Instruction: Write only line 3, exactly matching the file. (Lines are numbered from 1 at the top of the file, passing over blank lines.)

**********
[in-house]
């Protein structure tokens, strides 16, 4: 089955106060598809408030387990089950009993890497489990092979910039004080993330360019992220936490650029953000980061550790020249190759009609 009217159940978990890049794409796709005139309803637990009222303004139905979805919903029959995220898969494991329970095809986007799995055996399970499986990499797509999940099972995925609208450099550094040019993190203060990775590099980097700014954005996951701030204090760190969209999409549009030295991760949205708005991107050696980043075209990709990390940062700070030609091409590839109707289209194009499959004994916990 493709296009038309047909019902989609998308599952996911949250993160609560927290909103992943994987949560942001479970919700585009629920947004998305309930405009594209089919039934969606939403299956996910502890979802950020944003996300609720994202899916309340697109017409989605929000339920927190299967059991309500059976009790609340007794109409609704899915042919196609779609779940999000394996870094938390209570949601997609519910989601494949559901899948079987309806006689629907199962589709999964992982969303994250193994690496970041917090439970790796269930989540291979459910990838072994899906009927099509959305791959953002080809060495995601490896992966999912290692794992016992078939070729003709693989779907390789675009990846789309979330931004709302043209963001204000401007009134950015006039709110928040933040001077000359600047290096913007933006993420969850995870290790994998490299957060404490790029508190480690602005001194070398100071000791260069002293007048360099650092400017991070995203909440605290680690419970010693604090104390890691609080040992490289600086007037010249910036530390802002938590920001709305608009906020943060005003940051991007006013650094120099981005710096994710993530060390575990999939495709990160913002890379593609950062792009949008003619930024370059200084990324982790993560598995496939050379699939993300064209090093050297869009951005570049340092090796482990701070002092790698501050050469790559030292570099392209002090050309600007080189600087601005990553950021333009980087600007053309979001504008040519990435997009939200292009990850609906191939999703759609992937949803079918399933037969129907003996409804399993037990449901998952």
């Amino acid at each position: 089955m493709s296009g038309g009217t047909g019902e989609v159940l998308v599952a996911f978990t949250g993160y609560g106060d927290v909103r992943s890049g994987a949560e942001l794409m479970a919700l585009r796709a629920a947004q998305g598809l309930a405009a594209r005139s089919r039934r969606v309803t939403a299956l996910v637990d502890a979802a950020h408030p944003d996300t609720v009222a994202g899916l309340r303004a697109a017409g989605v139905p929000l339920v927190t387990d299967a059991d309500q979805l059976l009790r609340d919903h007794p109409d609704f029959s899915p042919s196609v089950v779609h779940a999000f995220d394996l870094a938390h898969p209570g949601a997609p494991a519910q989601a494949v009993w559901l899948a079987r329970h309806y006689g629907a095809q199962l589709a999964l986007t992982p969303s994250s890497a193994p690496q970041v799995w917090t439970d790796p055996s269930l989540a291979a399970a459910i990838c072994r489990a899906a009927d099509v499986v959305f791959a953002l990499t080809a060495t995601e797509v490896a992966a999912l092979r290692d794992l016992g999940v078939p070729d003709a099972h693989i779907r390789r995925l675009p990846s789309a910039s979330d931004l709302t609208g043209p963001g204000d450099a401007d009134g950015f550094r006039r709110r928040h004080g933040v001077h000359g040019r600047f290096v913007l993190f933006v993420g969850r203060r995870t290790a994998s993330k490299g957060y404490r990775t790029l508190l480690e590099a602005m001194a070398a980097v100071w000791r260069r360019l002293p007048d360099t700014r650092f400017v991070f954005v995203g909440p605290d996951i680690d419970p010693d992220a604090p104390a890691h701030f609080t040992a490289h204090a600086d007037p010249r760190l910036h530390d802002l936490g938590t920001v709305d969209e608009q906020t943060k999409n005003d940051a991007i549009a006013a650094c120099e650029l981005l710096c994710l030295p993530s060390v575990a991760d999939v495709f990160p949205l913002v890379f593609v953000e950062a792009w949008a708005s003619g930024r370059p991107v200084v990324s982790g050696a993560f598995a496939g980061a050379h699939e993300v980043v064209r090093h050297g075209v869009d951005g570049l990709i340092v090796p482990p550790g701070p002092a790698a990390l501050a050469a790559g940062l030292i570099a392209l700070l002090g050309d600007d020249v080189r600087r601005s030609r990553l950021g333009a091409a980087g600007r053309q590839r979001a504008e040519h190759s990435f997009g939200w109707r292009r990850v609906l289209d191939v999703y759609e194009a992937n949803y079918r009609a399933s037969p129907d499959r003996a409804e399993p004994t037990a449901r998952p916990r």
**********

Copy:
């Amino acid at each position: 089955m493709s296009g038309g009217t047909g019902e989609v159940l998308v599952a996911f978990t949250g993160y609560g106060d927290v909103r992943s890049g994987a949560e942001l794409m479970a919700l585009r796709a629920a947004q998305g598809l309930a405009a594209r005139s089919r039934r969606v309803t939403a299956l996910v637990d502890a979802a950020h408030p944003d996300t609720v009222a994202g899916l309340r303004a697109a017409g989605v139905p929000l339920v927190t387990d299967a059991d309500q979805l059976l009790r609340d919903h007794p109409d609704f029959s899915p042919s196609v089950v779609h779940a999000f995220d394996l870094a938390h898969p209570g949601a997609p494991a519910q989601a494949v009993w559901l899948a079987r329970h309806y006689g629907a095809q199962l589709a999964l986007t992982p969303s994250s890497a193994p690496q970041v799995w917090t439970d790796p055996s269930l989540a291979a399970a459910i990838c072994r489990a899906a009927d099509v499986v959305f791959a953002l990499t080809a060495t995601e797509v490896a992966a999912l092979r290692d794992l016992g999940v078939p070729d003709a099972h693989i779907r390789r995925l675009p990846s789309a910039s979330d931004l709302t609208g043209p963001g204000d450099a401007d009134g950015f550094r006039r709110r928040h004080g933040v001077h000359g040019r600047f290096v913007l993190f933006v993420g969850r203060r995870t290790a994998s993330k490299g957060y404490r990775t790029l508190l480690e590099a602005m001194a070398a980097v100071w000791r260069r360019l002293p007048d360099t700014r650092f400017v991070f954005v995203g909440p605290d996951i680690d419970p010693d992220a604090p104390a890691h701030f609080t040992a490289h204090a600086d007037p010249r760190l910036h530390d802002l936490g938590t920001v709305d969209e608009q906020t943060k999409n005003d940051a991007i549009a006013a650094c120099e650029l981005l710096c994710l030295p993530s060390v575990a991760d999939v495709f990160p949205l913002v890379f593609v953000e950062a792009w949008a708005s003619g930024r370059p991107v200084v990324s982790g050696a993560f598995a496939g980061a050379h699939e993300v980043v064209r090093h050297g075209v869009d951005g570049l990709i340092v090796p482990p550790g701070p002092a790698a990390l501050a050469a790559g940062l030292i570099a392209l700070l002090g050309d600007d020249v080189r600087r601005s030609r990553l950021g333009a091409a980087g600007r053309q590839r979001a504008e040519h190759s990435f997009g939200w109707r292009r990850v609906l289209d191939v999703y759609e194009a992937n949803y079918r009609a399933s037969p129907d499959r003996a409804e399993p004994t037990a449901r998952p916990r």